First, if Cardinal Arinze had wanted to make a strong stand against homosexuality, there is much he could have said. He could have stated unequivocally the Church teaching that any sexual disorderly tendency, above all a vice contrary to nature, should be rejected by the family. He could have called to mind that sodomy is one of the sins that cry out to Heaven and clamor to God for vengeance. He did not, however. He made a slight skirmish against the so-called homosexual marriage, and then left the field, later admitting his regret that he had even entered the fray.
Second, it is June 2003, and there is no appearance of the Vatican document promised for Spring that will deal with the still-hot-on-the-burner subject of homosexuality in the priesthood. Here are some facts reported from the same NCR correspondent, John Allen. As far as they are objective, they allow us a realistic view about the Vatican’s position on homosexuality, more realistic than the imagined “strong statement” by Arinze. According to Allen:
• At a closed door symposium for Vatican officials on sexual abuse in March, scientific experts came forth to argue that zero tolerance policies do not work and even increase the risk of repeat offenses by creating “stress” in the offending priests - who have nowhere to turn to find refuge and the hope of rehabilitation.
• The experts also testified that the concrete behavior of an individual is more important that the question of homosexual orientation. That is to say, men who call themselves homosexuals or who have those perverse tendencies can be priests – so long as they are committed to celibacy.
In short, reports Allen, any Vatican document “is unlikely to take the absolute line against the admission of homosexuals that had originally been anticipated.” (3)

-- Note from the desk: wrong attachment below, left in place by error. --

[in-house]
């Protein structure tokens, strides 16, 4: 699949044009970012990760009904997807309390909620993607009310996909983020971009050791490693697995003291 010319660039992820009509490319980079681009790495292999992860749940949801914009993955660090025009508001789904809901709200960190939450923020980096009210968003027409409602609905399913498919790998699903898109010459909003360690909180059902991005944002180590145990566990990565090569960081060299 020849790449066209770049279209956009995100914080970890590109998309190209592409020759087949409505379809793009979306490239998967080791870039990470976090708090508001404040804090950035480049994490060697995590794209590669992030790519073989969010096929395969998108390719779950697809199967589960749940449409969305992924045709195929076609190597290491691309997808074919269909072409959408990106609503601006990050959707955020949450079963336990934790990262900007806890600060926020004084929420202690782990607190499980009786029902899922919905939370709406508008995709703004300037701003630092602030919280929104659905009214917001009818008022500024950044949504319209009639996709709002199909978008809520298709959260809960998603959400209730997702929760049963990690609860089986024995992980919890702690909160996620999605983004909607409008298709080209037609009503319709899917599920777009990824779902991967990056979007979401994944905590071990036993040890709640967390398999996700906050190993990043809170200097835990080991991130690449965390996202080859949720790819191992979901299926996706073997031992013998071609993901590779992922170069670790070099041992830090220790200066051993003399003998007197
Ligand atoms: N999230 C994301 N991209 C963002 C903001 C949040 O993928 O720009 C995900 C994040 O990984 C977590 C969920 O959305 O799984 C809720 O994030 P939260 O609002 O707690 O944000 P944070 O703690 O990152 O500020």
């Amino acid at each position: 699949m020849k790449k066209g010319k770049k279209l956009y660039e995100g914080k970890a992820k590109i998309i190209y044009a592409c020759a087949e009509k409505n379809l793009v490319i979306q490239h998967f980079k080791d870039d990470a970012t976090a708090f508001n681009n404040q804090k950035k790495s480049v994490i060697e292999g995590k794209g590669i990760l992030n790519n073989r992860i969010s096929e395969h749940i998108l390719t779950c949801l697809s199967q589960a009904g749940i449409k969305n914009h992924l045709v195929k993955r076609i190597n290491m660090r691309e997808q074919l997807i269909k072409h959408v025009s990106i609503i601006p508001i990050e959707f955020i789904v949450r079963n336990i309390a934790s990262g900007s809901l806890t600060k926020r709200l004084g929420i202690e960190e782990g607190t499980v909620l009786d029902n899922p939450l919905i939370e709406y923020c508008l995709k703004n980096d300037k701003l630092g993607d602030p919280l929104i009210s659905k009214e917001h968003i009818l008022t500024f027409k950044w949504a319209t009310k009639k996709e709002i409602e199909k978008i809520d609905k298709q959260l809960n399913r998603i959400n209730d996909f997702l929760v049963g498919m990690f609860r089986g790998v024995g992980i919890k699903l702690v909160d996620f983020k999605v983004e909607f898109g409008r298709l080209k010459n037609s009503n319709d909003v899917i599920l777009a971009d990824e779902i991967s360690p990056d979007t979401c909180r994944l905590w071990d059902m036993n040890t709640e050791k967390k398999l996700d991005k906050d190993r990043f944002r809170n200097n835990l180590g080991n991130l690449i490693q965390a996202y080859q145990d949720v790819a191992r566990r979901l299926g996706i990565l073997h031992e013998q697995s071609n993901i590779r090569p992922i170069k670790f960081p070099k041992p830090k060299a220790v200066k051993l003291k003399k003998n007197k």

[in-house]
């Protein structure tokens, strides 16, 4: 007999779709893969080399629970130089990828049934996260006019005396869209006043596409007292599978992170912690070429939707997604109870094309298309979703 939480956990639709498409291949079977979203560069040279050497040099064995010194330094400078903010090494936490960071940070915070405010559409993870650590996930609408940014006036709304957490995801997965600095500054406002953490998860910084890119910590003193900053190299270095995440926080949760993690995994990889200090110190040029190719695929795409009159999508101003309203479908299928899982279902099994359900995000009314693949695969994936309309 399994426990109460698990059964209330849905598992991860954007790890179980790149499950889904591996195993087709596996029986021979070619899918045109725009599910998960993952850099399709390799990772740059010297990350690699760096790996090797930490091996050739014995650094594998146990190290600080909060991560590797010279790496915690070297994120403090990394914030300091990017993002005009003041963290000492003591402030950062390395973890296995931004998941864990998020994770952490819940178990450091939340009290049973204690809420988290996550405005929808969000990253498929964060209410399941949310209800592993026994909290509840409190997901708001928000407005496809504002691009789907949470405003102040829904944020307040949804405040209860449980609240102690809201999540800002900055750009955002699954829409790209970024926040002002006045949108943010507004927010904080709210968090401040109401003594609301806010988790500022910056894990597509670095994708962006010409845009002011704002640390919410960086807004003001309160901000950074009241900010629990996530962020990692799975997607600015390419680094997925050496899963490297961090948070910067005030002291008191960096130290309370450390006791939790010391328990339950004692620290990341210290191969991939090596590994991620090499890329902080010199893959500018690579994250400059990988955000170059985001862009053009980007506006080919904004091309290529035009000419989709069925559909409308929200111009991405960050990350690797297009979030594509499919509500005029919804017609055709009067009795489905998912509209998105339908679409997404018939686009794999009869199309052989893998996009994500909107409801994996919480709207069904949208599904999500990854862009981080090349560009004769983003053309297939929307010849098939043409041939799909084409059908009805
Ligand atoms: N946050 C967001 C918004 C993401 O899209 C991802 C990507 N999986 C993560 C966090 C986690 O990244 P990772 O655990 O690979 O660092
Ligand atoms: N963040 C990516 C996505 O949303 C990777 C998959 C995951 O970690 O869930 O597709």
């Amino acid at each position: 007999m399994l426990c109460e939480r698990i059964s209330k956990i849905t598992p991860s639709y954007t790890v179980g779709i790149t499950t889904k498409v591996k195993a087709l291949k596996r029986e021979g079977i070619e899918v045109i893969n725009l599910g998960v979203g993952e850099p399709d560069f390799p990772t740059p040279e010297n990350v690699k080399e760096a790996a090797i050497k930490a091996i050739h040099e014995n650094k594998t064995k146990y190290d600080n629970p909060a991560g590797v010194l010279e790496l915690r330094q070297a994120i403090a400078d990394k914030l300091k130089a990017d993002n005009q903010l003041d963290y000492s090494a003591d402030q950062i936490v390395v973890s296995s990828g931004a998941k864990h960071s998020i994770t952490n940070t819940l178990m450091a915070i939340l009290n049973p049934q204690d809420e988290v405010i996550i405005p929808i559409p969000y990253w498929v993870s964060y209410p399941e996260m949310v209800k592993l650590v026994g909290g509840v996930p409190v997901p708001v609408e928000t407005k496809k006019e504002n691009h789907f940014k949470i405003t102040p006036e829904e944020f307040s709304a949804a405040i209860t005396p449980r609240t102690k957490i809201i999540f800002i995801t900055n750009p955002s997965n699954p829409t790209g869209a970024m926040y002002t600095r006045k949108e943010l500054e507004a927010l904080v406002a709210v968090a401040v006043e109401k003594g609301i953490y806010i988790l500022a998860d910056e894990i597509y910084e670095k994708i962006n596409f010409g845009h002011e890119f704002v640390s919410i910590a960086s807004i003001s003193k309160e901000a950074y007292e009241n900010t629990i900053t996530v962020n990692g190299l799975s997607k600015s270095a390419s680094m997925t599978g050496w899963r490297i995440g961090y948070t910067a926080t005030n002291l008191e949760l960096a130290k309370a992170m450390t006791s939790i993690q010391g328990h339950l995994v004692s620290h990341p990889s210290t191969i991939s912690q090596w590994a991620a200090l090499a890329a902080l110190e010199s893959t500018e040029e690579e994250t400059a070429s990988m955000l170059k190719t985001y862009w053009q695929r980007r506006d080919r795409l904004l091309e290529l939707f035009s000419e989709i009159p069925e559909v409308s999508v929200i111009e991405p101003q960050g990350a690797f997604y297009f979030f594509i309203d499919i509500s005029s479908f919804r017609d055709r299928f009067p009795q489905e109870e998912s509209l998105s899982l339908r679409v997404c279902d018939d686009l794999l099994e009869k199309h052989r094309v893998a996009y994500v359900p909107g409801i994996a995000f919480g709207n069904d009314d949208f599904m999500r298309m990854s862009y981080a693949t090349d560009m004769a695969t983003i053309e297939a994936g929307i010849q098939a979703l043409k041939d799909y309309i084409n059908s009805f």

3. “Word from Rome,” May 23, 2003, Vol. 2, No. 39, Internet edition.
If what Allen is reporting is accurate (and there is more reason to believe it is than it is not), what this means is that the complaisance toward homosexuality in the priesthood is not just an attitude taken up by the liberal American Bishops, it has deeper roots in the Vatican itself.
One can’t make the excuse that the Vatican is not capable of issuing strong statements anymore, that the Pope is too tired out and sick with Parkinson’s to respond to US affairs. He proved quite the contrary recently with his numerous and tough statements against the Iraqi war. John Paul II and numerous high Prelates roundly condemned the US action in no uncertain terms, and over and over again, every chance that arose. One can’t help but wonder why there have been no such insistent and persistent condemnations of the homosexual crisis in the priesthood, the unending string of sex abuses by priests, the overwhelming indifference, and in some cases the shocking complicity, of the Bishops?
These are the questions we should be asking, instead of reading too much into a casual remark of Cardinal Arinze and optimistically hoping for the best from the promised Vatican document that has not appeared …